If you're watching the World Cup in person, you'll need some sustenance to tide you over between games. Fortunately, Brazil is a food-lover's paradise, with plenty of regional gastronomy that's (almost!) as exciting as the matches themselves. Here are a few highlights not to be missed.
Pão de Queijo
These light cheese rolls are similar to popovers, with rich, chewy interiors dotted with craterous air pockets. They’re usually served at breakfast or as snacks throughout the day.
These popular packaged biscuits come in two iterations: sweet and savory. They’re sold as snacks at beaches and on the street.
This Brazilian seafood stew is still light and fragrant, thanks to a coconut milk base and plenty of herbs. The seafood in question is usually a blend of prawns and firm white fish, and it’s often served with rice.
This is a heavier stew, made primarily of black beans and either pork or beef. Feijoada is often served for lunch on Sundays, and its been called the national dish of Brazil.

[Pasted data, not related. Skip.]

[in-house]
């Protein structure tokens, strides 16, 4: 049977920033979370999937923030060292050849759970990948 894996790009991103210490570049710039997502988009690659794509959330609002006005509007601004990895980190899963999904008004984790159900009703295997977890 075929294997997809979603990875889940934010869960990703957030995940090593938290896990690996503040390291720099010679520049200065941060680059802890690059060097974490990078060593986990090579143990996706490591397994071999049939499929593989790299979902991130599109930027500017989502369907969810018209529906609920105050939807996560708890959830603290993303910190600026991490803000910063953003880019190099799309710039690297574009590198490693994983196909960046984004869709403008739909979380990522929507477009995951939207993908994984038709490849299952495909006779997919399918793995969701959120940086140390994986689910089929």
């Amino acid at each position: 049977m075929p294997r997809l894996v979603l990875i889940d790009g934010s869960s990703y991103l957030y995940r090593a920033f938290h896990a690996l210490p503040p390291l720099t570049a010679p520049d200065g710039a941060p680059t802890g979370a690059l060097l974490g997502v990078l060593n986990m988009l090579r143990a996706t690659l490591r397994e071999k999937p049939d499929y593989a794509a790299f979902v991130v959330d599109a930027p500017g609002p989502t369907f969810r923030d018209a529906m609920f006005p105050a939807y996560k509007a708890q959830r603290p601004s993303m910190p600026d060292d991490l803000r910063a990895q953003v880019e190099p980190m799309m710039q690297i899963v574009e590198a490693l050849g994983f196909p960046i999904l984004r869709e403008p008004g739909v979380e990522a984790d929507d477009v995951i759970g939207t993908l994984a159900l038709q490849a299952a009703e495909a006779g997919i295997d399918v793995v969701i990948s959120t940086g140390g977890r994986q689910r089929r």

A churrascaria is a type of restaurant that specializes in barbecue—beef, pork, fish, lamb, chicken, and more. They’re typically all-you-can-eat, and servers may come around with platters of the different foods to sample.
These traditional candies consist of a marshmallow fluff-like filling encased in chocolate. Made by the Kopenhagen chocolate company, their popularity in Brazil is on par with American Peeps.
A blend of sweetened condensed milk and chocolate, this creamy dessert can either be served as-is and eaten like mousse, used as a pastry cream, or rolled into bonbons and coated with chocolate. In any form, it’s almost guaranteed to make an appearance at events and parties.
After Coca-cola, guarana-flavored soda is the most popular soft drink in Brazil. Guarana is a tropical fruit boasts a mild, berry flavor.
This delicious, potent Brazilian cocktail is made with cachaca (a spirit made from sugarcane), lime juice, and brown sugar. Different fruits are sometimes added for variations on the classic.
Água de coco
This is no tetra-pak’ed sports drink! In Brazil, coconut water means drinking from a freshly cracked-open fruit.
Acai na tigela
This is frozen, mashed acai fruit (a type of berry), and its consistency is smoothie-like. It may be served with granola or other fruit mix-ins.